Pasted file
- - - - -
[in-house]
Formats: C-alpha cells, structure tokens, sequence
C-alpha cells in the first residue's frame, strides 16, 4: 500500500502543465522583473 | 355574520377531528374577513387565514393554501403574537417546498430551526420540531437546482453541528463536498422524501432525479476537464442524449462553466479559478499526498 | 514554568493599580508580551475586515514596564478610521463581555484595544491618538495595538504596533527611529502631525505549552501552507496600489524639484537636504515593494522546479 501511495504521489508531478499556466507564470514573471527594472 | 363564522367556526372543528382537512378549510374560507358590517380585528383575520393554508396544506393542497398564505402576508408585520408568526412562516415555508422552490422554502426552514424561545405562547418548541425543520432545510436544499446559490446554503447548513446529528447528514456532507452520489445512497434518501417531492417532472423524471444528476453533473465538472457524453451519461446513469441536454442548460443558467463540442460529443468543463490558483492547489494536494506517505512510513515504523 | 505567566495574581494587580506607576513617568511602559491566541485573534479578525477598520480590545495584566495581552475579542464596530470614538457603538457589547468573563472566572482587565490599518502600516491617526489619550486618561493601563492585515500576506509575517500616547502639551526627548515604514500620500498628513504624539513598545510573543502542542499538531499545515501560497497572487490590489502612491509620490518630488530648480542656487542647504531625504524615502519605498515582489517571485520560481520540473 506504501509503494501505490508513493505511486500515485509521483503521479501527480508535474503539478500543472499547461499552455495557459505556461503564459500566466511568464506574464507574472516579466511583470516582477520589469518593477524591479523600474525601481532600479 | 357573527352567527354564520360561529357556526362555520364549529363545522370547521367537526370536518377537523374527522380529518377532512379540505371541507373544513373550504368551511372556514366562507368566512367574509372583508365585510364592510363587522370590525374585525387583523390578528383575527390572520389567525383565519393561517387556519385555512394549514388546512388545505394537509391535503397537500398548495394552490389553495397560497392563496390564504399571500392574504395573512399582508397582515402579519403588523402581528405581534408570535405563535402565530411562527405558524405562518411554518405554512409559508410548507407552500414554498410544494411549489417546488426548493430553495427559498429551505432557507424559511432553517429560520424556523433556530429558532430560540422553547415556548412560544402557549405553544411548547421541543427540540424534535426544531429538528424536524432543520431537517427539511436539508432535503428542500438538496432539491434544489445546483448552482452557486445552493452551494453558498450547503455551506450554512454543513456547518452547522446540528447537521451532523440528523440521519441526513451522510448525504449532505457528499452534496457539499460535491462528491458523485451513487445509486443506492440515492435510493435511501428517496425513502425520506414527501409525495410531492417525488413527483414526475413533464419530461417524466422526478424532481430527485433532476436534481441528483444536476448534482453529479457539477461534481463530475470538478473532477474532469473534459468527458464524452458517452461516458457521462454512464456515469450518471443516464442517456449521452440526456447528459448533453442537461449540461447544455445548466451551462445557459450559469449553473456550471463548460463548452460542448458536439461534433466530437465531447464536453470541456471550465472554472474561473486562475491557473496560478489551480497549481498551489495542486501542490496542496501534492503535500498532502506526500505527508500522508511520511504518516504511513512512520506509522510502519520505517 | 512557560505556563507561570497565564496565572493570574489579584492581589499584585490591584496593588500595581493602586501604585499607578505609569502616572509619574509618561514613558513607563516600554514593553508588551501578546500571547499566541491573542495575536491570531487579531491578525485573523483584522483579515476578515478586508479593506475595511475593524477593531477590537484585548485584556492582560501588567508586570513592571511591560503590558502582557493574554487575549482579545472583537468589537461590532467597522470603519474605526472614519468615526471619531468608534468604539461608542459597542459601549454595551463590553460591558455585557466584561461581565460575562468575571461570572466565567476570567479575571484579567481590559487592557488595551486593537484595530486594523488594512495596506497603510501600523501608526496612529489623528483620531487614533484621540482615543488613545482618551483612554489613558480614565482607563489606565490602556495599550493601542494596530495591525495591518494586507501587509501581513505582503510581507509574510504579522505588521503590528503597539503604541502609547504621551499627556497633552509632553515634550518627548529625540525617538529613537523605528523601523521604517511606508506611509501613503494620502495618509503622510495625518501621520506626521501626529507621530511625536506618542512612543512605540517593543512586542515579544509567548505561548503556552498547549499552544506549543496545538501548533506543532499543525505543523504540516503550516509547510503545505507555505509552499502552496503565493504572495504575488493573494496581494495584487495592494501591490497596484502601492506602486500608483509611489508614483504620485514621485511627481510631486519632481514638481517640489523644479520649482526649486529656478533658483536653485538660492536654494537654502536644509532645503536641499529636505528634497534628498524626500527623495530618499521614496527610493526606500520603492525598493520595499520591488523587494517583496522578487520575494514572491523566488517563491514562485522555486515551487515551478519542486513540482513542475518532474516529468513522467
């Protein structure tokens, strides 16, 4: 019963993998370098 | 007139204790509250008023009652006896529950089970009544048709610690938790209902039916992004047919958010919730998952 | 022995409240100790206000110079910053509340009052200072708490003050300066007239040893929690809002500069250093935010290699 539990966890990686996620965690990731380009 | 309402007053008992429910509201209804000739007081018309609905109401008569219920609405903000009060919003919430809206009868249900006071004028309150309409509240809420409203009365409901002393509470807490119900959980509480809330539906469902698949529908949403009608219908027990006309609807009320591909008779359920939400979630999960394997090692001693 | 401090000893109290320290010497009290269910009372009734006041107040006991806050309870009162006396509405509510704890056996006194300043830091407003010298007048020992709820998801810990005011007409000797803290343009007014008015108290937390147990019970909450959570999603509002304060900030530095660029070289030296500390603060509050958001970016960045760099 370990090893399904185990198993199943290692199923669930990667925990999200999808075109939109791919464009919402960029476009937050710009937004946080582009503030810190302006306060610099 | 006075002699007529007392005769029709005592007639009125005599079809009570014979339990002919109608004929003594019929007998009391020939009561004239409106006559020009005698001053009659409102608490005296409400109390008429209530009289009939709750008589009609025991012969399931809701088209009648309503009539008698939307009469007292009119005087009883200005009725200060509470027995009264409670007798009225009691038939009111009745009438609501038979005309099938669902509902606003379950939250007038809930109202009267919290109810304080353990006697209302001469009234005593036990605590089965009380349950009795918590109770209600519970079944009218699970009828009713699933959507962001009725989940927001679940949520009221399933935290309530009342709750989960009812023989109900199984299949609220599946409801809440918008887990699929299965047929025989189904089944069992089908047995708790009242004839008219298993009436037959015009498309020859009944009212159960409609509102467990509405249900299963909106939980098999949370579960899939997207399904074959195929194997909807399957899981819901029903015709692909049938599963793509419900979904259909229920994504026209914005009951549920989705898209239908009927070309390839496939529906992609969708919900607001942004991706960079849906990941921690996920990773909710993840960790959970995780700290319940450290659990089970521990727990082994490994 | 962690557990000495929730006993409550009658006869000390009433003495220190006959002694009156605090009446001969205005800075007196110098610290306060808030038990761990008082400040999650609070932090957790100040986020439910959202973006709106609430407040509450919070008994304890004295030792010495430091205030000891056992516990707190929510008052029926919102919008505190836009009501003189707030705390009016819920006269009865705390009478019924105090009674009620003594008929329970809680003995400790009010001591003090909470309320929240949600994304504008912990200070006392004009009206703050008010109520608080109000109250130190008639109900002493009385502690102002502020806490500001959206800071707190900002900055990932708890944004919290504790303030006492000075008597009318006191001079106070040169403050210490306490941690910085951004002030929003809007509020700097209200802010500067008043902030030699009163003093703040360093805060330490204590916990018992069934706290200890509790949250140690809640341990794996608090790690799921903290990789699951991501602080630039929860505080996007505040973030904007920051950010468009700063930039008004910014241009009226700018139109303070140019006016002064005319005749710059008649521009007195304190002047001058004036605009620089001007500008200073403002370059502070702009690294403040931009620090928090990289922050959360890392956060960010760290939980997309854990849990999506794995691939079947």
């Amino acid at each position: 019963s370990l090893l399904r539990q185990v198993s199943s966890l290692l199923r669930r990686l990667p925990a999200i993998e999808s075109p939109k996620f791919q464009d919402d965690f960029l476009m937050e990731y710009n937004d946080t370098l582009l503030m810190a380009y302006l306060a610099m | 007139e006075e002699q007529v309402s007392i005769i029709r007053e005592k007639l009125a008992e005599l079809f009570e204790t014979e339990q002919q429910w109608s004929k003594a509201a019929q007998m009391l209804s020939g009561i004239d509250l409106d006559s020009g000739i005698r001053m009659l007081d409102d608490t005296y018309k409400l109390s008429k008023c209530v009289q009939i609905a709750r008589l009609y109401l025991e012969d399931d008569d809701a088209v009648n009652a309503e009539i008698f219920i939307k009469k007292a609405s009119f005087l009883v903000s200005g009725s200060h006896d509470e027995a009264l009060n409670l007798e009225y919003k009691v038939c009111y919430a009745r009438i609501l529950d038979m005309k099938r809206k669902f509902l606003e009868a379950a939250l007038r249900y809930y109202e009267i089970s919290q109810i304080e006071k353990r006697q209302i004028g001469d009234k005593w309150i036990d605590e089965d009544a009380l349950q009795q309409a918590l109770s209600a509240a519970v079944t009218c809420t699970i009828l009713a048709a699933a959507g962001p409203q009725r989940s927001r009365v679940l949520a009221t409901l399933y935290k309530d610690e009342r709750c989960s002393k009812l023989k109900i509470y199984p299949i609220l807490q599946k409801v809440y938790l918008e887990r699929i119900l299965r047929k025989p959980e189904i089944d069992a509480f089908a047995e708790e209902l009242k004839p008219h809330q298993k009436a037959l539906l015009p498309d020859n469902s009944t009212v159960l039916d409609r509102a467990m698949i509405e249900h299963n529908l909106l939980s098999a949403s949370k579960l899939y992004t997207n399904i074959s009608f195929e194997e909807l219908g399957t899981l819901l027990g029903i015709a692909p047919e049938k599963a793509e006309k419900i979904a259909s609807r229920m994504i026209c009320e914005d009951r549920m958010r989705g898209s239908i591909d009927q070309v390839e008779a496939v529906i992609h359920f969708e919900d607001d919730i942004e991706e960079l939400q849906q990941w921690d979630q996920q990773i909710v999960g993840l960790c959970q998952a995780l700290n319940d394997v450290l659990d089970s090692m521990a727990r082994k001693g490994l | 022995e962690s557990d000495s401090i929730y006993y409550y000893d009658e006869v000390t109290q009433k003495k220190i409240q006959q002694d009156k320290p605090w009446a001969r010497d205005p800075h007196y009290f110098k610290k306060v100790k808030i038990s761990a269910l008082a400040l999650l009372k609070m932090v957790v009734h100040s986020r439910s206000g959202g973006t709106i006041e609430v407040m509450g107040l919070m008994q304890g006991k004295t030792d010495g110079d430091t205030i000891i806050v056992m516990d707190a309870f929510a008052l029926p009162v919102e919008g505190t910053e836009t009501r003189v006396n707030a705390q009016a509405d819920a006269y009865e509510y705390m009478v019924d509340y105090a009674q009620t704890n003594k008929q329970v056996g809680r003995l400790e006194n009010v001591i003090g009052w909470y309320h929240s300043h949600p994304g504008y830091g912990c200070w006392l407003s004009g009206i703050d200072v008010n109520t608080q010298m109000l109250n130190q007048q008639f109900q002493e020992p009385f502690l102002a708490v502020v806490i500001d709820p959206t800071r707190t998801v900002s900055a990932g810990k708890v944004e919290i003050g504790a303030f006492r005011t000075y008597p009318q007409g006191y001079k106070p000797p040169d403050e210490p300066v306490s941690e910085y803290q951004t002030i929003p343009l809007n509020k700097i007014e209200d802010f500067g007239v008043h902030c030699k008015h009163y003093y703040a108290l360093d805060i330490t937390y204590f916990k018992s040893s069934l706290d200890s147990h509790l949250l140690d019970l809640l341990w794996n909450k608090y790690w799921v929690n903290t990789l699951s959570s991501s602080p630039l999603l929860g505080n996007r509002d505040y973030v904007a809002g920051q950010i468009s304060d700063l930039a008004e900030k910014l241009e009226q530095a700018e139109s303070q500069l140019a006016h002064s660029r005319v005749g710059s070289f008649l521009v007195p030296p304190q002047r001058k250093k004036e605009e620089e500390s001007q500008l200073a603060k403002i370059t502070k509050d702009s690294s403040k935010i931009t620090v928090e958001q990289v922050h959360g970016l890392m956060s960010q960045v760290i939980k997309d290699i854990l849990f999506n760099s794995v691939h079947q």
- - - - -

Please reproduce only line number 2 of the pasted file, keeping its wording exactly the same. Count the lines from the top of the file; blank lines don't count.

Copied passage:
Formats: C-alpha cells, structure tokens, sequence